The best tribute we can pay to Jagjivan Ram’s life and work is the conversion of the concept of inclusive growth from rhetoric into reality.
Babu Jagjivan Ram’s birth centenary is being commemorated this year appropriately with a seminar on state policies for inclusive growth. Even at a young age, he became a role model for all trying to overcome social and economic disabilities arising from caste discrimination and chronic poverty. In the many portfolios he handled as a Minister in the Government of India for nearly 40 years, he has left his footprints on the sands of time both because of his extraordinary political acumen and administrative gifts, as well as his commitment to promoting economic growth with social justice.
While his contributions in the political, social and administrative fields are well known, his remarkable work to improve food production and strengthen our national food security and sovereignty system is less well known. I would therefore like to concentrate in this article on Babuji’s contributions to shaping our agricultural destiny.
In his long career in the area of governance and political administration, Babuji was entrusted with leading the Agriculture Ministry of the Government of India twice. He succeeded Bharat Ratna C. Subramaniam as Minister of Food and Agriculture in the later part of 1967. He held this position until 1970 when Indira Gandhi made him Minister for Defence. Along with Indira Gandhi, Babuji spearheaded the political strategy designed to assist the people of East Bengal to gain freedom and launch the sovereign nation of Bangladesh. In 1974, the country was experiencing severe drought and food shortage and there was fear that we may have to revert to a ship to mouth existence. Indira Gandhi again requested Babuji to take over the leadership of the Ministry of Agriculture with the added responsibility of accelerating progress in the field of irrigation. He served as Minister for Agriculture and Irrigation during 1974-77. I shall highlight a few of the important decisions he took which led to changing an atmosphere of gloom into one of self-confidence and national pride.
Social inclusion in access to technologies:
The term ‘Green Revolution’ was coined towards the end of 1968 by Dr. William Gaud of the U.S. when Babuji was Minister for Food and Agriculture. Soon after joining as Agriculture Minister in 1967, he convened a meeting to review the progress made in the implementation of the new strategy for agriculture initiated by C. Subramaniam in 1964. He wanted every effort to be made to spread the high yielding semi dwarf wheat and rice varieties, which were capable of yielding 200 per cent to 300 per cent more than the traditional varieties. He asked me to brief him at least once a month on the status of both wheat research and the progress being made to cultivate the new varieties with appropriate inputs. Early in 1968, when it became clear that India would be harvesting a record wheat crop of 17 million tonnes (the previous best production was 12 million tonnes), Babuji requested Indira Gandhi to issue a special stamp to commemorate the Wheat Revolution. He also suggested that the stamp should have the portrait of the library building of the Indian Agricultural Research Institute (IARI), in order to emphasise the role of science in transforming our agriculture. Both Indira Gandhi and he released the special stamp titled, “Wheat Revolution” at IARI in July 1968.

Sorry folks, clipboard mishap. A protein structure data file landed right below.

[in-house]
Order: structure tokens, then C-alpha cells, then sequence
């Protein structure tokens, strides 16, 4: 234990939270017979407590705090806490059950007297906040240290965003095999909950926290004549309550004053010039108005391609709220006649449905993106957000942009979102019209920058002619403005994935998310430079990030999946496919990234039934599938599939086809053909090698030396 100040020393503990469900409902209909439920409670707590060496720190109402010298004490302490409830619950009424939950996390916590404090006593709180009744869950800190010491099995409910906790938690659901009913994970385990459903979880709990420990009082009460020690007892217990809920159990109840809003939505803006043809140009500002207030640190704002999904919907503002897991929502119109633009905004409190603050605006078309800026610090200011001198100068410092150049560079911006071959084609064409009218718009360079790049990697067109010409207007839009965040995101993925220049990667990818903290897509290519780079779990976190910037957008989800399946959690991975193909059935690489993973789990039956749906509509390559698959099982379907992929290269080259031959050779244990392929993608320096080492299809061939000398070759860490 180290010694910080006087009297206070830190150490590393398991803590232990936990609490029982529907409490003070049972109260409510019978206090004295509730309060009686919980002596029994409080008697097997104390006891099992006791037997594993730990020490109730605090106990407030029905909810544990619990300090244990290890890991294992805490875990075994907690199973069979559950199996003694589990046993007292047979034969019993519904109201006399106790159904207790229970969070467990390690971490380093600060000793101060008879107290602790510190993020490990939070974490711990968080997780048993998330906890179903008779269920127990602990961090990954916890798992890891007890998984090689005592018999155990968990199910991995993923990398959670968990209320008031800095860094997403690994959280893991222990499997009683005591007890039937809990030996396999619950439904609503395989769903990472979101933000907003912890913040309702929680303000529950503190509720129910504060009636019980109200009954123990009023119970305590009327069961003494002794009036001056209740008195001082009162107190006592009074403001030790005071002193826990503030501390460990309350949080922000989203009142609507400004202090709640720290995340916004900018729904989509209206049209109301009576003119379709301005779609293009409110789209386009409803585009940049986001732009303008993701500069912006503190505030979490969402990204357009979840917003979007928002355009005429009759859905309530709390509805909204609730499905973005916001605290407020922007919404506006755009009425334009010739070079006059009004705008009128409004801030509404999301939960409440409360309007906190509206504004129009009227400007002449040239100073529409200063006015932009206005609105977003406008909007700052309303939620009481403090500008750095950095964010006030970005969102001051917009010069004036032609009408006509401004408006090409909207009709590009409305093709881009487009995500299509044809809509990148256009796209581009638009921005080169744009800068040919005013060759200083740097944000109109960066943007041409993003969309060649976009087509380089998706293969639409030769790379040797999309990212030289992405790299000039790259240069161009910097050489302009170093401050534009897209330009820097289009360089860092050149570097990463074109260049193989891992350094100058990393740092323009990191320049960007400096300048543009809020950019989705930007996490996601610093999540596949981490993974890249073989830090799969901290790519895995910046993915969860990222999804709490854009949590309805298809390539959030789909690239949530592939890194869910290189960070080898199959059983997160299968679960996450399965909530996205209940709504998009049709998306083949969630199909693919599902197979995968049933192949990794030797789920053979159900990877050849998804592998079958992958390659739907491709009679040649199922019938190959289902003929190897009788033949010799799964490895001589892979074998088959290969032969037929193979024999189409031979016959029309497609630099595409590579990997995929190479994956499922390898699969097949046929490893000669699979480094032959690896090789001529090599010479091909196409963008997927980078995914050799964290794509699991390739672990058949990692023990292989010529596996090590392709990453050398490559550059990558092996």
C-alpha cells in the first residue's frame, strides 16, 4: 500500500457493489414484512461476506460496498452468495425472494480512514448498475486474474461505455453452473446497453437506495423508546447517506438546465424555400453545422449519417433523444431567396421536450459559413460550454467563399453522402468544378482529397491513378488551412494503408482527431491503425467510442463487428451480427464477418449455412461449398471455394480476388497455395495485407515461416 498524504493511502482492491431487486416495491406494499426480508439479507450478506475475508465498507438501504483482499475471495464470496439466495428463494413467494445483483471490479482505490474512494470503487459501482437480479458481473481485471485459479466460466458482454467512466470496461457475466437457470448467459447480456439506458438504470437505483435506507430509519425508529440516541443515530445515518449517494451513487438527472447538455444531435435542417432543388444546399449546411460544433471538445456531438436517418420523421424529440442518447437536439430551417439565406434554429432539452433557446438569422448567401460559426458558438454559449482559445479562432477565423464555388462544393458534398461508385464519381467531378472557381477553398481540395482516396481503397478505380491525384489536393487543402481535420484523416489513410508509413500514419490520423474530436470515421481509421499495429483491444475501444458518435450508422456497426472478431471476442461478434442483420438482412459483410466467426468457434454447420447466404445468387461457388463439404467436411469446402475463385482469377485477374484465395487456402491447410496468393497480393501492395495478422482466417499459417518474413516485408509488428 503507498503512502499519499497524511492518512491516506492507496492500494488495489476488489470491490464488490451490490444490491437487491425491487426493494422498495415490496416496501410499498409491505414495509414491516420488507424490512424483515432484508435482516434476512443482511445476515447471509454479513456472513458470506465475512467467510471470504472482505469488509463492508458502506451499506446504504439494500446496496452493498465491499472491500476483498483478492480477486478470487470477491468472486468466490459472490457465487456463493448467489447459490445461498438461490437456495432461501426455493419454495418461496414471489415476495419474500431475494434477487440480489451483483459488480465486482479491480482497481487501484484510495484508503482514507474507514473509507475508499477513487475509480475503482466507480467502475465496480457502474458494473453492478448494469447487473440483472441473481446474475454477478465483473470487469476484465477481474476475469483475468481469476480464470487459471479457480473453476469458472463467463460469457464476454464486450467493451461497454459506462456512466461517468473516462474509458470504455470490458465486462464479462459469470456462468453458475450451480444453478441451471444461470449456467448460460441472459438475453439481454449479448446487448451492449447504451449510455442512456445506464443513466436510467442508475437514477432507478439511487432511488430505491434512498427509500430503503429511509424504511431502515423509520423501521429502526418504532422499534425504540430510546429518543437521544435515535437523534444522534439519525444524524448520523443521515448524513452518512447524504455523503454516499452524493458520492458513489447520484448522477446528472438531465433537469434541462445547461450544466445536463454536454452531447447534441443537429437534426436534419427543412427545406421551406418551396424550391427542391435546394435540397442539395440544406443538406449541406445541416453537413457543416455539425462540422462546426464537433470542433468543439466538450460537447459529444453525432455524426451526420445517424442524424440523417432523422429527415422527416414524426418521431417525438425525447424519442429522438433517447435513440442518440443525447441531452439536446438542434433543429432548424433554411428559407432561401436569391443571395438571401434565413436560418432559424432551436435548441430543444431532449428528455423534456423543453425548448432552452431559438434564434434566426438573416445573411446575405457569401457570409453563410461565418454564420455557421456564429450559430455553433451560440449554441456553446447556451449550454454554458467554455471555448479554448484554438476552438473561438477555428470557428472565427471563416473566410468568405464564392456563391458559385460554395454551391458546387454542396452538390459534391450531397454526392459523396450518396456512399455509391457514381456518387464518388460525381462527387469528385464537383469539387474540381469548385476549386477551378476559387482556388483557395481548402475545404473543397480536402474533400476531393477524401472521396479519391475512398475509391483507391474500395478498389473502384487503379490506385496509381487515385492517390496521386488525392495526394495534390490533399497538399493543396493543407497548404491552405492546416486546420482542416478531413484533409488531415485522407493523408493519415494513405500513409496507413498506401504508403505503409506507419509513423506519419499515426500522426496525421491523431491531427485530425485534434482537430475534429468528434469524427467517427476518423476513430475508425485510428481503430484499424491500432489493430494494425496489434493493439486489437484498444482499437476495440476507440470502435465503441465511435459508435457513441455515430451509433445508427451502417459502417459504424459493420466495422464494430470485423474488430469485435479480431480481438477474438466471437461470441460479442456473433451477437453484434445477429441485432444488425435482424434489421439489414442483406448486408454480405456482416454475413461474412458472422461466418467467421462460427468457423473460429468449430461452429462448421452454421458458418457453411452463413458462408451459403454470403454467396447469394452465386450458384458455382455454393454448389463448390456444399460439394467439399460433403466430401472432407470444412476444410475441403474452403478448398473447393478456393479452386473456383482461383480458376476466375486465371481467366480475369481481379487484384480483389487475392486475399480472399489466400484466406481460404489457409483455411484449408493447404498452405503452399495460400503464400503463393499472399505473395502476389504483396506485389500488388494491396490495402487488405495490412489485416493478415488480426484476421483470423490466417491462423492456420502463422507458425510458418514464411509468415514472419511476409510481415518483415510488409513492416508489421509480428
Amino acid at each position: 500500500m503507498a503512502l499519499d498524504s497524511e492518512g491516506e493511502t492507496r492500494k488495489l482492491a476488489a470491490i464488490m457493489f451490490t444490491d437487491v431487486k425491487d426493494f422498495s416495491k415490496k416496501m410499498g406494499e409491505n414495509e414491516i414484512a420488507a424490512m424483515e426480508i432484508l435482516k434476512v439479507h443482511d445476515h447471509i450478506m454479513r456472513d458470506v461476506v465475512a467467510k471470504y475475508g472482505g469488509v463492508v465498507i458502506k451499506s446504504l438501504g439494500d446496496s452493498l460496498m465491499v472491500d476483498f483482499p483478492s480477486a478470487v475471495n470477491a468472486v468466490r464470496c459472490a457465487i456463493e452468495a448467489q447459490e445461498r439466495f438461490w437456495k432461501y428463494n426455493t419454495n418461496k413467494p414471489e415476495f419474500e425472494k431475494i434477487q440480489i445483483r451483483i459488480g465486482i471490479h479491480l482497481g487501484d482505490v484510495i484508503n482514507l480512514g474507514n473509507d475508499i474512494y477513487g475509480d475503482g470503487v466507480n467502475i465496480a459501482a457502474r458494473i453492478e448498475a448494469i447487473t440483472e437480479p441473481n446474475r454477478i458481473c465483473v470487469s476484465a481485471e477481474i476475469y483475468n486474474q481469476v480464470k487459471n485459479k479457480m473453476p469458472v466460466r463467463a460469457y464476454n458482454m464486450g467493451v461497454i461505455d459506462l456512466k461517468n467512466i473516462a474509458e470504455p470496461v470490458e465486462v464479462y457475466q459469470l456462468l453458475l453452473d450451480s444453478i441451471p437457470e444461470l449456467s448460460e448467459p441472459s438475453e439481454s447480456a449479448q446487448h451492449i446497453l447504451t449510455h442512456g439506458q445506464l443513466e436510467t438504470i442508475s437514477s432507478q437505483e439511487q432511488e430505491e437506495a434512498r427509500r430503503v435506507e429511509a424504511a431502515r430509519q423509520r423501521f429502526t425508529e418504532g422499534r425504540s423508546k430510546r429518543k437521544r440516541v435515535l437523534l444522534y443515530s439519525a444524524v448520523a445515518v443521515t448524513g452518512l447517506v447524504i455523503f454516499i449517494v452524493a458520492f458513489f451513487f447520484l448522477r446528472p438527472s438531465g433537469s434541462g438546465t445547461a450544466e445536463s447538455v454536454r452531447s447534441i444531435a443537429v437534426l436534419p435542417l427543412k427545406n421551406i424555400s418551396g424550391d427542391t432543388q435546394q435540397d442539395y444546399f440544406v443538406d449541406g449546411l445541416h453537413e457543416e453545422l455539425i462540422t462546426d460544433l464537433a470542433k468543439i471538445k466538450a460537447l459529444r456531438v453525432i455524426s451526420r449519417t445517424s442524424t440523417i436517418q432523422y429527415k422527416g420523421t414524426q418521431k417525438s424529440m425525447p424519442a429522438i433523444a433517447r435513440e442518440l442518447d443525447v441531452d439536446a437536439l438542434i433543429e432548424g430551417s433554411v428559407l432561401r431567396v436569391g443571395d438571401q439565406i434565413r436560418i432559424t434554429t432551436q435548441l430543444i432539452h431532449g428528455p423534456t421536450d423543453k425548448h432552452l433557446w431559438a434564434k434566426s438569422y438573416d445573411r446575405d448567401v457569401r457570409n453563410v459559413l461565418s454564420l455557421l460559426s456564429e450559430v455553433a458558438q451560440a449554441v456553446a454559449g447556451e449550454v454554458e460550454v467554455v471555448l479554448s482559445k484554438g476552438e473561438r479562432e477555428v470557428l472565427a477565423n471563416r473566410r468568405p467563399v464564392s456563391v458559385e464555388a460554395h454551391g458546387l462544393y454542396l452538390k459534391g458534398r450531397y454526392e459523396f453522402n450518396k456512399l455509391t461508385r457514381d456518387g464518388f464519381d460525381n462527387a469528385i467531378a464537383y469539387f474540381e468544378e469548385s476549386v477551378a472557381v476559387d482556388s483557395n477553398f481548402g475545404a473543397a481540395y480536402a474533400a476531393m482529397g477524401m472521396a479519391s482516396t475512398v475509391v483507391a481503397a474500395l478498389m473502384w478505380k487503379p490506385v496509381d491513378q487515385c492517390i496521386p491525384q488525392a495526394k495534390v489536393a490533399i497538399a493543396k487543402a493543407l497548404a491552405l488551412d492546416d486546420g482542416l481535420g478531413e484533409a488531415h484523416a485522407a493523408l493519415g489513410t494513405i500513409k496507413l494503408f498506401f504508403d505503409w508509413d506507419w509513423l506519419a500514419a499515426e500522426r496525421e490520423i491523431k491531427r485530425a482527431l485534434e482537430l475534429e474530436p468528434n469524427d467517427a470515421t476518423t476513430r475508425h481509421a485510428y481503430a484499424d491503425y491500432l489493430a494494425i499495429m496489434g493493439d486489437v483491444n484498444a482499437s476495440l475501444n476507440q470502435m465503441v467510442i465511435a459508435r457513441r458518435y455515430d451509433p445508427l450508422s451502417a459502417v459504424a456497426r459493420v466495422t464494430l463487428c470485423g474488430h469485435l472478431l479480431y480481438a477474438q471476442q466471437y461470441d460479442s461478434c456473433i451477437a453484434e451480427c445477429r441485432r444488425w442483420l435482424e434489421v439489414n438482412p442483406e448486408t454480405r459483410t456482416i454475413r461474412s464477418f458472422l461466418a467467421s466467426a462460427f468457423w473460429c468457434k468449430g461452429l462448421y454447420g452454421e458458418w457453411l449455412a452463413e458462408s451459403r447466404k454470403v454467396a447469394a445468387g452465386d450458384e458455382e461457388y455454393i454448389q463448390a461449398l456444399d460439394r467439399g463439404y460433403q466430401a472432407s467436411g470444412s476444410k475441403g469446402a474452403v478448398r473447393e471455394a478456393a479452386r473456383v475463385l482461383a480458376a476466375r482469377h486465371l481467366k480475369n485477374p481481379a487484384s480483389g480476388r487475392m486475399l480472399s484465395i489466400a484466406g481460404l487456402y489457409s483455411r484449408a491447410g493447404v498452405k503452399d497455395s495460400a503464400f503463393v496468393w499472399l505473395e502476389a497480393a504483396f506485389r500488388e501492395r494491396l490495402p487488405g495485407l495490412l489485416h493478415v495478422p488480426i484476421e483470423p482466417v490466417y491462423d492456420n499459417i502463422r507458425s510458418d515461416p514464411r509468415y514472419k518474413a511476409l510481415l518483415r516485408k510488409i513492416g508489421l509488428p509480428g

Babuji was deeply concerned with issues of social inclusion in access to new technologies. He often emphasised that the new technologies might be scale neutral with reference to their relevance to farmers with different sizes of holdings, but that they were not resource neutral. Inputs were needed for output and therefore he felt that small and marginal farmers might not be able to purchase the new seeds and the fertilizers needed for enabling them to realise the full genetic potential for yield of the new strains. Therefore, he initiated the Small and Marginal Farmers and Landless Labour Programmes in order to provide the needed credit and inputs to those who would have otherwise been bypassed by new technologies. Thanks to this important step, all farmers could benefit from high yielding varieties of wheat, rice and other crops leading to a small government programme becoming a mass movement.
Income security for farmers:
Babuji was clear that unless farmers get a remunerative price, they will not take interest in yield enhancing technologies. In 1968, when the first large-scale purchase of the Mexican semi-dwarf wheat variety Lerma Rojo was to be made by the Food Corporation of India, the Agriculture Prices Commission had recommended a difference of about Rs.5 per quintal between red and amber grain varieties. Lerma Rojo which gave a yield of 4 to 5 tonnes per hectare had red grains and would have therefore fetched Rs.5 less per quintal. Babuji knew that if such a difference in procurement price was adopted, farmers would lose interest in the cultivation of Lerma Rojo. He called Mr. Dias, who was then the Food Secretary, and me for a discussion on this topic before he announced in Parliament that the government would buy all the wheat offered to it, irrespective of grain colour, at the same price which was probably Rs.65 per quintal at that time. This one decision of his played a catalytic role in spreading the new high yielding varieties on a large scale during rabi 1968-69 and in subsequent years.